Plant Oddities

Bugwood image credit
Hi! My name is Spud and I’m a friend of Chip Tynan’s. We met in the produce section of a local grocery store a couple of years ago and found we have a mutual interest in abnormal plant growth. In the months ahead we’ll be featuring many examples of plant oddities, including fasciation and other unusual and aberrant plant growth forms as well.

Squash twins

These conjoined squash resulted when a single ovary split in two when the flower formed.



Fasciation

Perhaps you’ve chanced upon an oddly flattened branch on a plant growing in the wild or your own home garden? Or maybe you’ve seen a floral arrangement containing a curiously flattened stem? Fasciation is the term used to describe such aberrant growth, a word derived from the Latin fascia - to fuse. Fasciation occurs in both herbaceous as well as woody plants, forming in the latter case on rapidly growing softwood before the tissue has hardened. The causes of the condition are not entirely understood. Spontaneous mutation accounts for some, but virtually any factor, including environmental conditions, insects, diseases, or physical injury, that damages the meristematic tissue at the growing tips can result in fasciation. More often than not, the cause is non-infectious.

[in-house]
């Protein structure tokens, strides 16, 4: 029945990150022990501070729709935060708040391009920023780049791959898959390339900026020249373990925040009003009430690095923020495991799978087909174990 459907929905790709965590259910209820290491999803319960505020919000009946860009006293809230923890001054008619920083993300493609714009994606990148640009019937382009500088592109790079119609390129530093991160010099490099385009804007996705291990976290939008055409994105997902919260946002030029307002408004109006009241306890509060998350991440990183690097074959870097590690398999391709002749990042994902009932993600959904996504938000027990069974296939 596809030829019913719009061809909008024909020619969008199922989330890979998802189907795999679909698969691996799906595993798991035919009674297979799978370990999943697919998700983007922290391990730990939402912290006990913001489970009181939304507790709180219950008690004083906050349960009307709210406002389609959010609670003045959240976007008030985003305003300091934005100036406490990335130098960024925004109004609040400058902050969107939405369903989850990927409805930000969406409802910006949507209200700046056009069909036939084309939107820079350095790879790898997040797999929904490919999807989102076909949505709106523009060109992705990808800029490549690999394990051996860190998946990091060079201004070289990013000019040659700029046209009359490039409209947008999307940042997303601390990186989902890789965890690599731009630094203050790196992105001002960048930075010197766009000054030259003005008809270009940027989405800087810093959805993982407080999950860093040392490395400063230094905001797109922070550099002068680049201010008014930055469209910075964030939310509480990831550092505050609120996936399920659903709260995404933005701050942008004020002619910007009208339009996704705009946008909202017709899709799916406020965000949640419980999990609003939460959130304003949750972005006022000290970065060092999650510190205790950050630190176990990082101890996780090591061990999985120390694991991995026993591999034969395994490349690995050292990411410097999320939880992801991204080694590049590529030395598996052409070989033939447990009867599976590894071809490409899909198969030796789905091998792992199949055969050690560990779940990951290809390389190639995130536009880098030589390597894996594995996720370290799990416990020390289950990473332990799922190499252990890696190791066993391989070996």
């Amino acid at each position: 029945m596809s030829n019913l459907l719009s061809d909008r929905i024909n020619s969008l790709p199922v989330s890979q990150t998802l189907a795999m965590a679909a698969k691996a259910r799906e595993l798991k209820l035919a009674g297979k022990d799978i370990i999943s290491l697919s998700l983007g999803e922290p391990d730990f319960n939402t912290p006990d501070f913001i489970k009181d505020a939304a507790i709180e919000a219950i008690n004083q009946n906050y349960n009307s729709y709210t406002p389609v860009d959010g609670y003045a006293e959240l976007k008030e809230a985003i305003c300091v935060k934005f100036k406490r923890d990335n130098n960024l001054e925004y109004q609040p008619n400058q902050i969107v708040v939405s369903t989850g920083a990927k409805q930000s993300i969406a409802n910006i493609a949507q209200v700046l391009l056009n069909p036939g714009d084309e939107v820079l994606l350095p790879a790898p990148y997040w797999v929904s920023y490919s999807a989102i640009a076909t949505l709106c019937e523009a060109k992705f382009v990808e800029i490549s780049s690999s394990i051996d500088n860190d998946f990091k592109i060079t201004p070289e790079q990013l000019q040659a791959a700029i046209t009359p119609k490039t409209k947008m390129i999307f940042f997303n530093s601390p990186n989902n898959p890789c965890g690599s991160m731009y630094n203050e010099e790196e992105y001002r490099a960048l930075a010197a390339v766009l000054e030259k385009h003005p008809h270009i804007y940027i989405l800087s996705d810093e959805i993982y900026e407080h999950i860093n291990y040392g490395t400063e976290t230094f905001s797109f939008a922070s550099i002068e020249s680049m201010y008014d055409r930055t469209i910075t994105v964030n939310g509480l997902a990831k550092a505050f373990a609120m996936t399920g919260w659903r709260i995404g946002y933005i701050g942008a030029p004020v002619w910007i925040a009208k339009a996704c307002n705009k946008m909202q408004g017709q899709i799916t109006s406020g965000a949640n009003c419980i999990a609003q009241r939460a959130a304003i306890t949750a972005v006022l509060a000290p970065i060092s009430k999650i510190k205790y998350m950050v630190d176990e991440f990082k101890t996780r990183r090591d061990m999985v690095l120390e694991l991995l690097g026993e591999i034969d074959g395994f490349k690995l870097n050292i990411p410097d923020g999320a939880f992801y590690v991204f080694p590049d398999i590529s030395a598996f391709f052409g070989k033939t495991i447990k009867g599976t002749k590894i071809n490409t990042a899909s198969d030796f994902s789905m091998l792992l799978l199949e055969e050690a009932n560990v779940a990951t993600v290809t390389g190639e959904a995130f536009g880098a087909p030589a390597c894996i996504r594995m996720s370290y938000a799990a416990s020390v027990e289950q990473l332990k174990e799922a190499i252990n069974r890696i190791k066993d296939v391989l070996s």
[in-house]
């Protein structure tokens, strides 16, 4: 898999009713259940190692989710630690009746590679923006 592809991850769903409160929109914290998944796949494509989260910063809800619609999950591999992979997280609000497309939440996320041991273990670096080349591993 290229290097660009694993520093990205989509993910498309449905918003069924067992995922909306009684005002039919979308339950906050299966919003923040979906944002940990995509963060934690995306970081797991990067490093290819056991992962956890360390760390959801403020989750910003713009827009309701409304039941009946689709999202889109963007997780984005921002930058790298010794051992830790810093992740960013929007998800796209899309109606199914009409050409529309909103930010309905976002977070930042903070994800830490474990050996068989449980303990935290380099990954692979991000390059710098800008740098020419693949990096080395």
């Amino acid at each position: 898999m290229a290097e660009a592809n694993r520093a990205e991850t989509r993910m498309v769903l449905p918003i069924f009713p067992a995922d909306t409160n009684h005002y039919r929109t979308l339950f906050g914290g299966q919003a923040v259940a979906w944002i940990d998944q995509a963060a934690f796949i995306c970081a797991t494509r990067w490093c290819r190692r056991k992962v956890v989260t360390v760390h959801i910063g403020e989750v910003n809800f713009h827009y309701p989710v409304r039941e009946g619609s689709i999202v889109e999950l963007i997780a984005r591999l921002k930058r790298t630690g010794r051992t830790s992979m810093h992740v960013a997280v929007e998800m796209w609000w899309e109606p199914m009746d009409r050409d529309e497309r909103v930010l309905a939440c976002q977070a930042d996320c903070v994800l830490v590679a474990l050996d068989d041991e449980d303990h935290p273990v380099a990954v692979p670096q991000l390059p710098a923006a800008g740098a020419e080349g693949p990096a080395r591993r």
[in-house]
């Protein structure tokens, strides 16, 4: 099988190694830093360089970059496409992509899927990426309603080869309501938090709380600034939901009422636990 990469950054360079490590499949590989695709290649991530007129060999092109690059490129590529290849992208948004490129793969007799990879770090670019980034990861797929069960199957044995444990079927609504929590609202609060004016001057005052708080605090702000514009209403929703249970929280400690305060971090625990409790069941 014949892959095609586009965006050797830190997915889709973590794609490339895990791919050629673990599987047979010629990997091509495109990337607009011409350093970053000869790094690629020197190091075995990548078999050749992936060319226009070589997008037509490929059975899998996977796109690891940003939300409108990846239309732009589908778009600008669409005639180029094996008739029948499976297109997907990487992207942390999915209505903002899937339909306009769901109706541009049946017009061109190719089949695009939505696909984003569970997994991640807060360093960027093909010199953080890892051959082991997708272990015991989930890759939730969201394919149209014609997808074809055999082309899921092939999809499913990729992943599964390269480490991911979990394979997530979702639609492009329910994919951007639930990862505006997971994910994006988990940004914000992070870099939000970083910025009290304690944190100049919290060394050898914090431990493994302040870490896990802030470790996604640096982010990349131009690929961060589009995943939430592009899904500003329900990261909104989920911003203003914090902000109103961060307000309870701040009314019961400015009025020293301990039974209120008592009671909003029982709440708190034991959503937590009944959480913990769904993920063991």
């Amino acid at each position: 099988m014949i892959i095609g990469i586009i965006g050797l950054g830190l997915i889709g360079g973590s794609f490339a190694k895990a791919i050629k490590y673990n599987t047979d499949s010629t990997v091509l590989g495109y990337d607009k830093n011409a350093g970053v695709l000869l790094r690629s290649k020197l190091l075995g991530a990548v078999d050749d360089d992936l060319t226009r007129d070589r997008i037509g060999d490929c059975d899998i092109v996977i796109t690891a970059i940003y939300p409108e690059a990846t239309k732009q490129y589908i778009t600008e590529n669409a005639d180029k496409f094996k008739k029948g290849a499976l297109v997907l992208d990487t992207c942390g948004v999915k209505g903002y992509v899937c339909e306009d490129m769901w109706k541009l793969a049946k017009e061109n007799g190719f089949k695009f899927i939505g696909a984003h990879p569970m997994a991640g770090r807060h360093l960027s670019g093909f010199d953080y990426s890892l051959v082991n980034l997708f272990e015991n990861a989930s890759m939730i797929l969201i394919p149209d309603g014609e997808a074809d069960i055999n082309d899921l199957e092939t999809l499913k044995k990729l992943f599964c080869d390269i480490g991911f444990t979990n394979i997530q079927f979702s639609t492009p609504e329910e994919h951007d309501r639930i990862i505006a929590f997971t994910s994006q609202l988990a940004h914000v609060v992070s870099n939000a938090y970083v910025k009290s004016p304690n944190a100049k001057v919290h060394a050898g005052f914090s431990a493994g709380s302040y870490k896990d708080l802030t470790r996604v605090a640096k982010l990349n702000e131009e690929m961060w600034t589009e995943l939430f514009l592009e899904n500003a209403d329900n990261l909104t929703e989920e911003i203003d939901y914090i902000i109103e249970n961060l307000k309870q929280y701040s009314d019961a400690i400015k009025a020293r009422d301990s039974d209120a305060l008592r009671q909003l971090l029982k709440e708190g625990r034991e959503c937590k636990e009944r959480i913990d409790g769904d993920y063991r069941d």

While any growing part of a plant can become fasciated, perhaps the most spectacular and frequently observed forms occur on stems and branches, resulting in broad, flat, ribbon-like growth often terminating in baroque twists and curves. Lily growers frequently find fasciated stems, especially in Oriental lilies where the condition typically results in an unusually large number of flowers. The flowers of the old fashioned Cockscomb celosia (Celosia argentea var. cristata) are fasciated, an inherited trait that comes through from seed. .



The 'King's Crozer'

My pal Chip has a walking stick he calls the 'King's Crozer". It was collected from a tree of Heaven (Ailanthus altissima) that sprouted literally from a crack in broken paving in a non-public maintenance area on the Garden grounds. It was cut to the ground many times, but survived for several years. Throughout its short life it produced multiple, fast-growing, broadly fascinated stems in addition to the King’s Crozier.



It’s gone Spiral!

Over the years my pal Chip has obtained many specimens of fascinated stems from purple smokebush (Cotinus coggygria ‘Velvet Cloak’) from shrubs growing on the Garden grounds. Why that it, is open to speculation. Most of the specimens are severely pruned every winter to force the production of new growth which produces the
most vibrant leaf coloration. In addition, occasional outbreaks of gregarious caterpillars have been observed feeding on the new growth on branch tips during summer. Either of these factors may damage meristematic tissue, resulting not only in fasciation, but more rarely, the occasional spiral fasciation.
When a bad plant does good

Dames’ rocket (Hesperis matronalis) is an old-fashioned garden flower that has fallen out of favor in recent times due to its invasive nature. The Midwest Invasive Plant Network lists it as an exotic invasive species for Missouri and the Midwest and recommends that it not be planted. My pal Chip was delighted when he chanced upon this highly fascinated specimen with a broad, ribbon-like stem. After photographing it, he did his part for the environment, and collected and dried the plant before it could scatter its crop of seeds.